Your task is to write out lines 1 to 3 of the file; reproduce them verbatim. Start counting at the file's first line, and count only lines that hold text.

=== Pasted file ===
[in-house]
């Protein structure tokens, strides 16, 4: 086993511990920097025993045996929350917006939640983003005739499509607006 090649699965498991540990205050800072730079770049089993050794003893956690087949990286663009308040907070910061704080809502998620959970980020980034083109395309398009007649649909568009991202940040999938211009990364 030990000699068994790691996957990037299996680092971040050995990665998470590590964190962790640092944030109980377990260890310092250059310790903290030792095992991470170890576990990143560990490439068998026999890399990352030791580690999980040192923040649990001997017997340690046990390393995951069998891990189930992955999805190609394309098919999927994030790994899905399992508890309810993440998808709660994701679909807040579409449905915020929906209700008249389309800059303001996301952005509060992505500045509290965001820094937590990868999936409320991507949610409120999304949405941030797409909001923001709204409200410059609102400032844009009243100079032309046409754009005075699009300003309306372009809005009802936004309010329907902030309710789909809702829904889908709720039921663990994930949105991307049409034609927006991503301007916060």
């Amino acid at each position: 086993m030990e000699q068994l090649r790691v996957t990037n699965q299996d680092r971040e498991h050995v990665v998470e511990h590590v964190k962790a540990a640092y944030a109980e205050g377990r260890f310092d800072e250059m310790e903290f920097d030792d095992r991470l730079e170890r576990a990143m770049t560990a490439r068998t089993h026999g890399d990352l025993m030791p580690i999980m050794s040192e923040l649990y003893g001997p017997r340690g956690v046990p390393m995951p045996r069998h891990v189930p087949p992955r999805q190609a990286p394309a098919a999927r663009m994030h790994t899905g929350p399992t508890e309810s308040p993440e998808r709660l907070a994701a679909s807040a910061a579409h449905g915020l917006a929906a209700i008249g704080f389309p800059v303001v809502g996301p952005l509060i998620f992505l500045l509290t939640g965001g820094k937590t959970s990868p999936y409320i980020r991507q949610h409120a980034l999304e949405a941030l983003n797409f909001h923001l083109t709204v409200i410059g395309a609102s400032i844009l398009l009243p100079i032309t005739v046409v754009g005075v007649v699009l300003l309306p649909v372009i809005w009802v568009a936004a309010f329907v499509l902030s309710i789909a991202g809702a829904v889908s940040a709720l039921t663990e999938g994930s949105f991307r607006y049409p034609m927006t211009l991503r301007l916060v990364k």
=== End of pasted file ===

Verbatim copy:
[in-house]
């Protein structure tokens, strides 16, 4: 086993511990920097025993045996929350917006939640983003005739499509607006 090649699965498991540990205050800072730079770049089993050794003893956690087949990286663009308040907070910061704080809502998620959970980020980034083109395309398009007649649909568009991202940040999938211009990364 030990000699068994790691996957990037299996680092971040050995990665998470590590964190962790640092944030109980377990260890310092250059310790903290030792095992991470170890576990990143560990490439068998026999890399990352030791580690999980040192923040649990001997017997340690046990390393995951069998891990189930992955999805190609394309098919999927994030790994899905399992508890309810993440998808709660994701679909807040579409449905915020929906209700008249389309800059303001996301952005509060992505500045509290965001820094937590990868999936409320991507949610409120999304949405941030797409909001923001709204409200410059609102400032844009009243100079032309046409754009005075699009300003309306372009809005009802936004309010329907902030309710789909809702829904889908709720039921663990994930949105991307049409034609927006991503301007916060």
């Amino acid at each position: 086993m030990e000699q068994l090649r790691v996957t990037n699965q299996d680092r971040e498991h050995v990665v998470e511990h590590v964190k962790a540990a640092y944030a109980e205050g377990r260890f310092d800072e250059m310790e903290f920097d030792d095992r991470l730079e170890r576990a990143m770049t560990a490439r068998t089993h026999g890399d990352l025993m030791p580690i999980m050794s040192e923040l649990y003893g001997p017997r340690g956690v046990p390393m995951p045996r069998h891990v189930p087949p992955r999805q190609a990286p394309a098919a999927r663009m994030h790994t899905g929350p399992t508890e309810s308040p993440e998808r709660l907070a994701a679909s807040a910061a579409h449905g915020l917006a929906a209700i008249g704080f389309p800059v303001v809502g996301p952005l509060i998620f992505l500045l509290t939640g965001g820094k937590t959970s990868p999936y409320i980020r991507q949610h409120a980034l999304e949405a941030l983003n797409f909001h923001l083109t709204v409200i410059g395309a609102s400032i844009l398009l009243p100079i032309t005739v046409v754009g005075v007649v699009l300003l309306p649909v372009i809005w009802v568009a936004a309010f329907v499509l902030s309710i789909a991202g809702a829904v889908s940040a709720l039921t663990e999938g994930s949105f991307r607006y049409p034609m927006t211009l991503r301007l916060v990364k």